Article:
The Telegraph
Wednesday , January 15 , 2014
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My services to English literature cannot be underestimated. Yes, you read that right. And yes, it means exactly what it says: that no estimate of my services, however low, could be as low as the reality. Which is the exact opposite of what half the people who use such phrases intend them to mean.

I’m not perhaps being 101 per cent fair to myself. I once gave a glowing New Statesman review to a first novel by one Chaim Bermant which, he told me later, encouraged him to write many more. They were good novels, not great novels, but there aren’t many British-Jewish novels, and he was a great man: later for years the chief columnist of London’s Jewish Chronicle, and a brave one, ever ready, to his credit —and its, for allowing him — to challenge many Jewish orthodoxies, not least the fantasy that Israel can do no wrong. I wonder how long he’d last on today’s JC. So if my review gave him just a little leg ahead, maybe I’ve contributed my two ha’porth at least to British-Jewish literature. (Two ha’porth? Think four pice, so spelt.)

Thin excuse

And, who knows, the rest of this column may one day save some would-be writer from an absurd error of English. But let’s not split hairs. For those — alas, they’re often journalists, when not politicians — who misuse poor, long-winded cannot be underestimated (or sometimes understated) are not doing so either. To cite a recent example, I met that phrase applied in a sports report to Mitch Johnson’s influence on the recent Ashes series. What the reporter meant was overestimated.

To make that clear, turn the rival phrases into simple English. For cannot be underestimated read is/are very low. For cannot be overestimated read is/are very high. And then ask yourself: are Johnson’s bowling skills very low or very high?

So why do people write cannot be underestimated, when they mean the opposite? The main reason, as with most misuse of language, is that other people do. A minor one, quite often, is that they are journos with hectares of grey space to fill and the paper has to go to press on time. But they do have a thin excuse. They’re confusing cannot with should not.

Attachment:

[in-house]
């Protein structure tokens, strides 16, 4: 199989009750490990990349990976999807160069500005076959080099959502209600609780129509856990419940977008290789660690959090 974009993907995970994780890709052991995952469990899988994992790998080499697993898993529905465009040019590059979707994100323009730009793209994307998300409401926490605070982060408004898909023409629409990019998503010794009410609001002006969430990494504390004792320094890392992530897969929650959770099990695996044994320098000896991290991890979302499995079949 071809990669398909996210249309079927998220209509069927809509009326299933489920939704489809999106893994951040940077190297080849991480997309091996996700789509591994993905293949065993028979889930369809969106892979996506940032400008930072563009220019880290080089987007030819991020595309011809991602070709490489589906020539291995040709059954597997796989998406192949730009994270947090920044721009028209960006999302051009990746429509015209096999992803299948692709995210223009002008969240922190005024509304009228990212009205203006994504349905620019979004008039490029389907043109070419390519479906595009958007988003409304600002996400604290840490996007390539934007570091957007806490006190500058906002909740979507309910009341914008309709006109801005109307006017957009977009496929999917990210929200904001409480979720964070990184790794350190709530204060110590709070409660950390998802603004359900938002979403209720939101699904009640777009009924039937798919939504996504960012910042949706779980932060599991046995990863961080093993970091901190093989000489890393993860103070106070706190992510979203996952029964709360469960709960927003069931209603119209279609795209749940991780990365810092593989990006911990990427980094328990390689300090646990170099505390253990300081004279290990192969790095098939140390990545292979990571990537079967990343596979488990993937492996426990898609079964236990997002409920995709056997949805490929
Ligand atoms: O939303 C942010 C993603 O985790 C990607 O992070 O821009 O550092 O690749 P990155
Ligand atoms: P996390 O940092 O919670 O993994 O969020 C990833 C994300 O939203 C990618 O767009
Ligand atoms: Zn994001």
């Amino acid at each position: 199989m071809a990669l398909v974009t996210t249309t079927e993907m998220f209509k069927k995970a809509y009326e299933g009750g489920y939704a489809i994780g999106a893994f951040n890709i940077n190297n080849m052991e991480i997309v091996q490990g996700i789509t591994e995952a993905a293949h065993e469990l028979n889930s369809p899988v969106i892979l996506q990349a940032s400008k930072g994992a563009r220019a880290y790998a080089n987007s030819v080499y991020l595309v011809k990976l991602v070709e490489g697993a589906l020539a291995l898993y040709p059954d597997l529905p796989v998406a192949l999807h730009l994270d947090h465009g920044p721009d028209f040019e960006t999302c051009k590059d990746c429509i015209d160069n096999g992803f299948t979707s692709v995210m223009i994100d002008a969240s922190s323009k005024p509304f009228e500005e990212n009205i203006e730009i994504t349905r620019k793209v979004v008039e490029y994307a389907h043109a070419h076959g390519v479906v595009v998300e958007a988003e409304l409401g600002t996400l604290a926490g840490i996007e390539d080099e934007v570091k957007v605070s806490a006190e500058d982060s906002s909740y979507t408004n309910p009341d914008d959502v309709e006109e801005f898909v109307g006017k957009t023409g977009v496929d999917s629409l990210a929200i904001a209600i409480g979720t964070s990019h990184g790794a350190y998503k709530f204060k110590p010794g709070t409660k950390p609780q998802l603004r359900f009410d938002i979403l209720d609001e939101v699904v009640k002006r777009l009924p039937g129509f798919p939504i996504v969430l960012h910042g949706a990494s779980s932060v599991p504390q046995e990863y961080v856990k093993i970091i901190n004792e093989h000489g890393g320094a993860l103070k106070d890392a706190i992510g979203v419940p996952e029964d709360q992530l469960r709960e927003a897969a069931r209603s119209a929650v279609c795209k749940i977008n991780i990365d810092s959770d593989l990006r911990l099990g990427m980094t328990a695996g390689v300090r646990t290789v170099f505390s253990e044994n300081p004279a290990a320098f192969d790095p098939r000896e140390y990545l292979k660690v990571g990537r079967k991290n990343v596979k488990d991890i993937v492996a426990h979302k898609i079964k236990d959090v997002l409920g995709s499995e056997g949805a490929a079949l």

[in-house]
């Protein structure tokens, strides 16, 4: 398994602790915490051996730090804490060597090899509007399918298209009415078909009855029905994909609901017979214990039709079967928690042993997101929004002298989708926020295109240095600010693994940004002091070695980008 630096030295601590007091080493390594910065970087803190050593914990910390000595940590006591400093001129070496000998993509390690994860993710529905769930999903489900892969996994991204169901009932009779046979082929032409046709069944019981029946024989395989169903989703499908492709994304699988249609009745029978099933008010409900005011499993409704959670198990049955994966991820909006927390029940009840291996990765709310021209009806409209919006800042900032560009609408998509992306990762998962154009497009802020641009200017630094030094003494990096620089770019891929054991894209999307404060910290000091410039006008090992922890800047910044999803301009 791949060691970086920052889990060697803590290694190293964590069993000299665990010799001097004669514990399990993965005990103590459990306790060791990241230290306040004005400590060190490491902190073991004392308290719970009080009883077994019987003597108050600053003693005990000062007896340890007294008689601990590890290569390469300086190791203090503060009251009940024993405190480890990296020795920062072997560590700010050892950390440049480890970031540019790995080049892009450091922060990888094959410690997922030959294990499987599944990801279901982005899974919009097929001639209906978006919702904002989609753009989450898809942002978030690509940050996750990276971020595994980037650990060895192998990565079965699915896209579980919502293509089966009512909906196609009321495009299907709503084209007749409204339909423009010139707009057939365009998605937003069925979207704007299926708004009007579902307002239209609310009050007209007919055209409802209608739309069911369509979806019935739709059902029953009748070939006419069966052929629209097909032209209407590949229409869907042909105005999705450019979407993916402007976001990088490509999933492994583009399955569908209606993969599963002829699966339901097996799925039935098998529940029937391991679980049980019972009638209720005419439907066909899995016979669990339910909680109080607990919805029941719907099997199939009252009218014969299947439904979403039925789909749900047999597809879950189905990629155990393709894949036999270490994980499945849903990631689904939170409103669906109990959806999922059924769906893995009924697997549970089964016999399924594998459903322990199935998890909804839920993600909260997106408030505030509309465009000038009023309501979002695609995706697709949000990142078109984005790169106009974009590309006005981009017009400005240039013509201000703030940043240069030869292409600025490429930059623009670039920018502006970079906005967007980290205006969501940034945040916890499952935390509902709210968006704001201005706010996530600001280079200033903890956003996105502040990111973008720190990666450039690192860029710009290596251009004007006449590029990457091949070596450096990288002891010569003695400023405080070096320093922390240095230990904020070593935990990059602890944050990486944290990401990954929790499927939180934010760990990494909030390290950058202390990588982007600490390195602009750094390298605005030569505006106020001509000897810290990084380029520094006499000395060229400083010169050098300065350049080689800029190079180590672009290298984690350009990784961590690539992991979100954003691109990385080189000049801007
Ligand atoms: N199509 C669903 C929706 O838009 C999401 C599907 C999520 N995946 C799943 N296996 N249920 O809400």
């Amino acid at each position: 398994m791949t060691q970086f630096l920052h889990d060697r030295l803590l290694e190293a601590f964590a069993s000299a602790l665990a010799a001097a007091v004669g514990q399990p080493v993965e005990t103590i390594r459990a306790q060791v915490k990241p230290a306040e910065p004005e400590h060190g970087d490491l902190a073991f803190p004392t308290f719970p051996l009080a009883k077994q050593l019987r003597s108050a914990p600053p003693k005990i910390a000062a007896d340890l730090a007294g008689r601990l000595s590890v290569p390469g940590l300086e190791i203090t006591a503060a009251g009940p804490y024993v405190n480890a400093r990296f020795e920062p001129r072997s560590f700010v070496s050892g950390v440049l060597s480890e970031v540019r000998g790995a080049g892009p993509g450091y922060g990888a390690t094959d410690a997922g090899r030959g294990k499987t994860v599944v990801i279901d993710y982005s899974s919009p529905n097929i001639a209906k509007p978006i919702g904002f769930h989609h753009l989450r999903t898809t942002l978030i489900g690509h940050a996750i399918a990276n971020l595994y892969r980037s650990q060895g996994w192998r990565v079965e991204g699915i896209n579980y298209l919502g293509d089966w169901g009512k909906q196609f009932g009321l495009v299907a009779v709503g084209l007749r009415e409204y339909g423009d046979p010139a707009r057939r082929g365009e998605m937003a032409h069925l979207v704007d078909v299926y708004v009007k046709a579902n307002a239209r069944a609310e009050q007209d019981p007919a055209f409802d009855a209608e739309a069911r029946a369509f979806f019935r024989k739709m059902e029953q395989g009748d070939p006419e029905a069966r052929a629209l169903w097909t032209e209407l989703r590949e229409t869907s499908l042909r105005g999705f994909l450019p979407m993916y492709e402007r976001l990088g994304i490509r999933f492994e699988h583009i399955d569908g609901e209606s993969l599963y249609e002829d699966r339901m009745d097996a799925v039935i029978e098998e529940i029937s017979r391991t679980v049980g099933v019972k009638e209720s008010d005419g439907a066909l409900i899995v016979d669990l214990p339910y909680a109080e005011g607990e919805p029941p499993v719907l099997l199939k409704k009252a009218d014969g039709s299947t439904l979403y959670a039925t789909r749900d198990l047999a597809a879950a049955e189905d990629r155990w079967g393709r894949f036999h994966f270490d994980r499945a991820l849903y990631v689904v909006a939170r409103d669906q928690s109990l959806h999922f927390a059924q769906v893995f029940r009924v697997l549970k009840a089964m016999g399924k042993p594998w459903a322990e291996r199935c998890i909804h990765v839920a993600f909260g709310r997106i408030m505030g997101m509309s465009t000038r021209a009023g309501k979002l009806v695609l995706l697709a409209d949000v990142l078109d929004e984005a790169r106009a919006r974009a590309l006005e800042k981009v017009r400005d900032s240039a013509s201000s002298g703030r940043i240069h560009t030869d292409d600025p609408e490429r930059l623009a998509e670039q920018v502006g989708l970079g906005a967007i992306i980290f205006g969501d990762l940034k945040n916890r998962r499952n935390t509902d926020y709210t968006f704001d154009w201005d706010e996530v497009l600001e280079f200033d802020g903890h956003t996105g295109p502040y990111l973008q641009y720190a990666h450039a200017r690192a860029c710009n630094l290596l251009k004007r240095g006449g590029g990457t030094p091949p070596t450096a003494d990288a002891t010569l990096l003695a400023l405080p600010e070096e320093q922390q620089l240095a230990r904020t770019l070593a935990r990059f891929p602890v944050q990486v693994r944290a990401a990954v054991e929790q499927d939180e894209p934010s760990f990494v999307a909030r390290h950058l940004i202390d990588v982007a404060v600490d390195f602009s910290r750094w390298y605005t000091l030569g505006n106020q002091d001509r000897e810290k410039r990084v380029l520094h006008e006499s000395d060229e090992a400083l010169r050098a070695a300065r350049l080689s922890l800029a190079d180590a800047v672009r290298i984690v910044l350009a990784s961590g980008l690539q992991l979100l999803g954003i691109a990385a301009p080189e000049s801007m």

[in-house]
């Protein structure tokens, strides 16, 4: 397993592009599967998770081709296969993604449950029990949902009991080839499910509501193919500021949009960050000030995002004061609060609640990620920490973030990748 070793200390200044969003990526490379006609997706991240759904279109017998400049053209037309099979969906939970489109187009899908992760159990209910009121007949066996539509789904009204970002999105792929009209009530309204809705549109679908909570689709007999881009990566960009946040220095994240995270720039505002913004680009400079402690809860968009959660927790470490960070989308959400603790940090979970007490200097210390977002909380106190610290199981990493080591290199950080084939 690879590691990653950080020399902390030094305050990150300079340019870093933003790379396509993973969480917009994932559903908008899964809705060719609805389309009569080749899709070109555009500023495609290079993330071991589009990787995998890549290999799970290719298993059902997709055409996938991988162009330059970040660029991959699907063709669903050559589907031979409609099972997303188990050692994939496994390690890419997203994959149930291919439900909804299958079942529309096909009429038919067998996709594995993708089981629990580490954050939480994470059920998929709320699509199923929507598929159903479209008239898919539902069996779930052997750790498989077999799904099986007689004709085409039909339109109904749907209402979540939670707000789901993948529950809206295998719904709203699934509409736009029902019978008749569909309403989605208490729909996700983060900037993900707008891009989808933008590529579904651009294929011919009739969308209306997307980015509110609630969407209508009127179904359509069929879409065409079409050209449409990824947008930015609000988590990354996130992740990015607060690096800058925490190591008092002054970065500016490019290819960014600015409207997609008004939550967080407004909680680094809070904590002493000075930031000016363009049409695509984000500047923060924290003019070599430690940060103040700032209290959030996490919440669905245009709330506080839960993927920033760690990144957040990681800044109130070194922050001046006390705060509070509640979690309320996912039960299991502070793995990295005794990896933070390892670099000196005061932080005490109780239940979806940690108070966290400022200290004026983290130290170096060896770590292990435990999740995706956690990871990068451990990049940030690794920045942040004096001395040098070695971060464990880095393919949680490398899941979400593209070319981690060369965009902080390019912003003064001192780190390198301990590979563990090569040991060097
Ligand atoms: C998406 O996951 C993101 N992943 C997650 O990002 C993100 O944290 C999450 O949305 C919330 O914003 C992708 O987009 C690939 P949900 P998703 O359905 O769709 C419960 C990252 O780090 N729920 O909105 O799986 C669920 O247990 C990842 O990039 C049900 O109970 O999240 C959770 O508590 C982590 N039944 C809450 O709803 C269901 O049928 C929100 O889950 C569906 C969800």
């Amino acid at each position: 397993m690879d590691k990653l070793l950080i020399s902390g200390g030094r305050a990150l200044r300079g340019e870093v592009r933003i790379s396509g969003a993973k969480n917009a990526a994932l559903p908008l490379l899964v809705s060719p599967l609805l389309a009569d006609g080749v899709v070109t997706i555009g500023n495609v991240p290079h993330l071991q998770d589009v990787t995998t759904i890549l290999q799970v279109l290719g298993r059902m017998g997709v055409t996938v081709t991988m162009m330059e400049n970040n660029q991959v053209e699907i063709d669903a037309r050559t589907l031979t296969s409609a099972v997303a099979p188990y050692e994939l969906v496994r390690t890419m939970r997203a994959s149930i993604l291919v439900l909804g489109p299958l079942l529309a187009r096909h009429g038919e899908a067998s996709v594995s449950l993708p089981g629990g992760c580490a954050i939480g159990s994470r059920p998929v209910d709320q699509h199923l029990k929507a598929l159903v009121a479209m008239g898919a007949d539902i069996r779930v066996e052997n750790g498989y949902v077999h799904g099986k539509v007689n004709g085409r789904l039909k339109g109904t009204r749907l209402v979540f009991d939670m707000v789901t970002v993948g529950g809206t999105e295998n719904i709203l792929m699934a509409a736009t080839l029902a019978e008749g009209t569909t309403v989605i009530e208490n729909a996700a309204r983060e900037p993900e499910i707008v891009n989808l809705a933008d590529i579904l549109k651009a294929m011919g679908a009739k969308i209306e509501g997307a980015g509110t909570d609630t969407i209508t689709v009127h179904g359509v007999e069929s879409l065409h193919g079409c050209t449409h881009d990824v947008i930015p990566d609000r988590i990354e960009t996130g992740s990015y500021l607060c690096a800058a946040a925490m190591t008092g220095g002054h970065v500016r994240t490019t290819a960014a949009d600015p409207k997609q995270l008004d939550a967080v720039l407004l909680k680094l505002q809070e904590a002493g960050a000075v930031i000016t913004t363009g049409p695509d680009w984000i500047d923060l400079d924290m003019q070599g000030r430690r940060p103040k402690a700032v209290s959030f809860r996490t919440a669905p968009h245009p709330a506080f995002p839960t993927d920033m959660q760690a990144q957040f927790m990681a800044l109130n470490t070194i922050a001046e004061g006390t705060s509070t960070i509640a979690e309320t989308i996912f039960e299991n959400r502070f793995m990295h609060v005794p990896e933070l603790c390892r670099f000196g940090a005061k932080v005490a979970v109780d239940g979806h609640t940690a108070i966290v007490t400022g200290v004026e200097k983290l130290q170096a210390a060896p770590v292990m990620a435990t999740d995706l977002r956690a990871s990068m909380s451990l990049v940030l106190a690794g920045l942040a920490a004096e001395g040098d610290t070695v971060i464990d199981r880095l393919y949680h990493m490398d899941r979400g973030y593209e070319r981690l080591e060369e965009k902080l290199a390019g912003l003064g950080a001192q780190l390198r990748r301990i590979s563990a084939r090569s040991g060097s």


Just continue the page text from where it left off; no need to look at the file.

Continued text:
Put plainly, that sounds a very thin excuse indeed. We all can do things which we should not do, and most of us know the difference. I know, for instance, that I shouldn’t speak low of high skills, even those of an Aussie fast bowler. But doll up our thinking with some five-syllable word like underestimate, and maybe a bit of confusion is pardonable.

Living with it

And there is another excuse, or at least a parallel, that curious phrase, I can’t speak too highly of him. Does it mean that his virtues are above all praise? Well, it may. But in most people’s mouths, mine included, it means “frankly, I don’t think much of him”, the little word too being ignored, or understood as very, as it quite often is — I don’t know too many millionaires, for example.

So why is it all right to ignore too, but wrong to use underestimate when you mean overestimate? Partly because ignoring something isn’t quite the same as standing it on its head, whereas under really is the direct reverse of over. But essentially because English idiom is what it is, not what it strictly ought to be. The misuse of cannot be underestimated hasn’t yet reached respectability. But if in time enough people take to using this phrase when they mean the opposite, old fogeys like me may be turning over in our graves but, as the idiom puts it, we’ll just have to live with it.